With that said, it would be advisable to consult an attorney to help craft a strategy for the dissolution of a partnership, especially if there is no written agreement. To help you protect your interests, please feel free to ask us about your potential partnership dissolution.
What’s best for me, an LLC or a corporation?
This answer will vary depending on your personal goals and circumstances for your business. There are many differences between the two business types. For example, the Internal Revenue Service does not view an LLC as a separate vehicle for tax purposes, which allows for greater flexibility and members can choose how they are taxed. On the other hand, corporations offer more flexibility when it comes to their excess profits. These are only two of many differences between the two entities. Therefore, it is important to sit down to look at the benefits and disadvantage of both to see which one would be best suitable for your business. Other key factors to consider include but are not limited to tax implications, requirements of the administration, ease of operation, liability protection, and the sharing of profits. At AC Legal, we are familiar with such distinctions and we would be happy to assist you to find what is most appropriate for your business.
I found someone using my art. Can I sue them?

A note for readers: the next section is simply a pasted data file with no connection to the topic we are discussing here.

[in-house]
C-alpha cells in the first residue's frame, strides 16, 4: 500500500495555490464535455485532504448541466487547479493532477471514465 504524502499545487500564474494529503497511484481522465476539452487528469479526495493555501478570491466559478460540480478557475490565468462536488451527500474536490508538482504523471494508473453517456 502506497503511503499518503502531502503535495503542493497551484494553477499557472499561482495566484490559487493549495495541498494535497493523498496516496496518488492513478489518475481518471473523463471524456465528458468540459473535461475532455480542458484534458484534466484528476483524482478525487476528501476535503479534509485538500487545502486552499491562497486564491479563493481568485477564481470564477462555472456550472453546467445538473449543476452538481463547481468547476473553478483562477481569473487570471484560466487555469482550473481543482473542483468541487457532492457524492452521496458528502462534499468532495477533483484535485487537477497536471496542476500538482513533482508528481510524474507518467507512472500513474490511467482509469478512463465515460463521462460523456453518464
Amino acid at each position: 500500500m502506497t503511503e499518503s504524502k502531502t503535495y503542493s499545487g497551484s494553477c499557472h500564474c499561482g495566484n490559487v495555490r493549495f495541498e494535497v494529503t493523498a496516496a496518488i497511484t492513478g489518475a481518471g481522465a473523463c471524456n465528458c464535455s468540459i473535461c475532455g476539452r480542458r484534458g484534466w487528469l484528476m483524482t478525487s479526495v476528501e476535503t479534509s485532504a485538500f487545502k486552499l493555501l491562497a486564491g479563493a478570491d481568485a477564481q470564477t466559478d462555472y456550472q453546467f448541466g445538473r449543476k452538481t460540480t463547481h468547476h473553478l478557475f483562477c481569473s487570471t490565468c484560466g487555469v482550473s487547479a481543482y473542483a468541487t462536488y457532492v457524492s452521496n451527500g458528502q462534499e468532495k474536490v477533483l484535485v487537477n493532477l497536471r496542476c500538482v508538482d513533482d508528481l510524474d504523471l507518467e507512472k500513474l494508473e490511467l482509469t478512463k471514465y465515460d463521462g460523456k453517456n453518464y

Yes, copyright is a form of protection grounded in the U.S. Constitution and granted for original works fixed in a tangible medium of expression. 17 U.S. Code § 102. Therefore, your art is under copyright protection the moment it is created.
However, you will have to register with the U.S. Copyright Office if you wish to bring a lawsuit for copyright infringement of your art work, assuming it is a U.S. work.
I created a work and now my company is using it with my permission. Who owns it?
This depends. If your work was created in the course of your employment, your employer will likely have copyright ownership. If you are an independent contractor and possibly signed a written agreement stating the work shall be "made for hire," your company will own the copyright if one of several conditions are met; for example, if your work is a part of a larger literary work, such as an article in a magazine or audiovisual work such as a screenplay under such an agreement, your company would own the copyright.
If you, the creator, have sold the entire copyright, the purchasing business or person would become the rightful copyright owner. However, if you simply permitted your employer to use your work that you have not created in the course of employment, you would still be entitled to copyright ownership of your work. The Copyright Act gives significant rights and powers to copyright holders, particularly when the copyright is registered with the U.S. Copyright Office, a step that confers certain additional legal protections on top of the right to bring an infringement action to court. See 17 U.S. Code § 106.
How Can We Help?
The law is complex. With our legal knowledge and expertise, we advise businesses on a wide variety of issues and make the complicated, straightforward. We are happy to evaluate your situation and hopefully guide you through your business’ toughest problems.